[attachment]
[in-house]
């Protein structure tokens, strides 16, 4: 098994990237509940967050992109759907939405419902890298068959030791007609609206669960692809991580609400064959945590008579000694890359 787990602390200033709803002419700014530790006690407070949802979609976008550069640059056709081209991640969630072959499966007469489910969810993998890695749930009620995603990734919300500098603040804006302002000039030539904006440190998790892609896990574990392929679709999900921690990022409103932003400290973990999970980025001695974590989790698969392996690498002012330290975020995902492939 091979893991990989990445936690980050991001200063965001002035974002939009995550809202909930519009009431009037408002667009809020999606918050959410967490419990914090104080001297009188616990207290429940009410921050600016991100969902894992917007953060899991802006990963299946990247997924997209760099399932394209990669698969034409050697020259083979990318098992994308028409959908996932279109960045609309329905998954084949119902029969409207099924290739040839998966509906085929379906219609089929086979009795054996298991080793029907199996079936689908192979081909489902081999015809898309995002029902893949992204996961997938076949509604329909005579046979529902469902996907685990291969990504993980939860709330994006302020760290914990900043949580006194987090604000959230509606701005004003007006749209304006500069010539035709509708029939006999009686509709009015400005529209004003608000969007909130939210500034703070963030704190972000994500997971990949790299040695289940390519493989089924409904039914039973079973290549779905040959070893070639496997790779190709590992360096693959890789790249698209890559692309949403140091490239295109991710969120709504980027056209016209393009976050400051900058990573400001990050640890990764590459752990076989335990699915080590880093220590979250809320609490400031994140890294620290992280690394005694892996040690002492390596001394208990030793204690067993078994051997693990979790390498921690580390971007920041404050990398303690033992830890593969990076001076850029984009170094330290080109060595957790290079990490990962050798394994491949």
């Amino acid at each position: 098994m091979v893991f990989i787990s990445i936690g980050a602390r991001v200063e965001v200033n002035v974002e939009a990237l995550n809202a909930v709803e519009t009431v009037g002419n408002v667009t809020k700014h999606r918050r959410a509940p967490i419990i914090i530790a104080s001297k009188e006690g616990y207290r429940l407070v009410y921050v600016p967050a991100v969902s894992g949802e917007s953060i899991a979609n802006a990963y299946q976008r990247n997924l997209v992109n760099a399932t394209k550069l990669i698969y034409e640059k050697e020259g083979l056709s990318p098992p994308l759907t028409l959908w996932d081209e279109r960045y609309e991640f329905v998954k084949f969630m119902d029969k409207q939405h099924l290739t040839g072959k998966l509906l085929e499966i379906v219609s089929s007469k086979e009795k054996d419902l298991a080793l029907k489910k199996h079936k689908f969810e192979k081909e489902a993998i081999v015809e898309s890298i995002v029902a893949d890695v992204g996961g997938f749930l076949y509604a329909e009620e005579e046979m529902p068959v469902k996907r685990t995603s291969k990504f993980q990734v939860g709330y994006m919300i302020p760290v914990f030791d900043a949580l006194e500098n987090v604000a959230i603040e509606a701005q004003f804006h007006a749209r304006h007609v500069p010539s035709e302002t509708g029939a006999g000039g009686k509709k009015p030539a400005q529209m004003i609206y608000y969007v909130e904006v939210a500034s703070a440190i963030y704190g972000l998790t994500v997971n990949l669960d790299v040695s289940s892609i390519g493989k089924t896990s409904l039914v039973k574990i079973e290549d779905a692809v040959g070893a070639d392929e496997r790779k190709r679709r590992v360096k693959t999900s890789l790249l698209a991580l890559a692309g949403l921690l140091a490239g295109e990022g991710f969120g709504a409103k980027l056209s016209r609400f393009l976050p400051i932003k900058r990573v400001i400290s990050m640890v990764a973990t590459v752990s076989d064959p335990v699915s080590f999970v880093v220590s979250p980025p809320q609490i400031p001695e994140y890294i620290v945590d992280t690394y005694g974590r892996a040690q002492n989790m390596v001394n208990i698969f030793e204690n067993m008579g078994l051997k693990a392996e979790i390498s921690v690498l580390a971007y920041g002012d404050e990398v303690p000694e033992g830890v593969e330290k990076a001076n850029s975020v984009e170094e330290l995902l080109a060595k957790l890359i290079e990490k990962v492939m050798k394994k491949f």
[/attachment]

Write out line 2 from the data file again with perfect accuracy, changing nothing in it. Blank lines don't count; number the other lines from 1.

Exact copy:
């Protein structure tokens, strides 16, 4: 098994990237509940967050992109759907939405419902890298068959030791007609609206669960692809991580609400064959945590008579000694890359 787990602390200033709803002419700014530790006690407070949802979609976008550069640059056709081209991640969630072959499966007469489910969810993998890695749930009620995603990734919300500098603040804006302002000039030539904006440190998790892609896990574990392929679709999900921690990022409103932003400290973990999970980025001695974590989790698969392996690498002012330290975020995902492939 091979893991990989990445936690980050991001200063965001002035974002939009995550809202909930519009009431009037408002667009809020999606918050959410967490419990914090104080001297009188616990207290429940009410921050600016991100969902894992917007953060899991802006990963299946990247997924997209760099399932394209990669698969034409050697020259083979990318098992994308028409959908996932279109960045609309329905998954084949119902029969409207099924290739040839998966509906085929379906219609089929086979009795054996298991080793029907199996079936689908192979081909489902081999015809898309995002029902893949992204996961997938076949509604329909005579046979529902469902996907685990291969990504993980939860709330994006302020760290914990900043949580006194987090604000959230509606701005004003007006749209304006500069010539035709509708029939006999009686509709009015400005529209004003608000969007909130939210500034703070963030704190972000994500997971990949790299040695289940390519493989089924409904039914039973079973290549779905040959070893070639496997790779190709590992360096693959890789790249698209890559692309949403140091490239295109991710969120709504980027056209016209393009976050400051900058990573400001990050640890990764590459752990076989335990699915080590880093220590979250809320609490400031994140890294620290992280690394005694892996040690002492390596001394208990030793204690067993078994051997693990979790390498921690580390971007920041404050990398303690033992830890593969990076001076850029984009170094330290080109060595957790290079990490990962050798394994491949």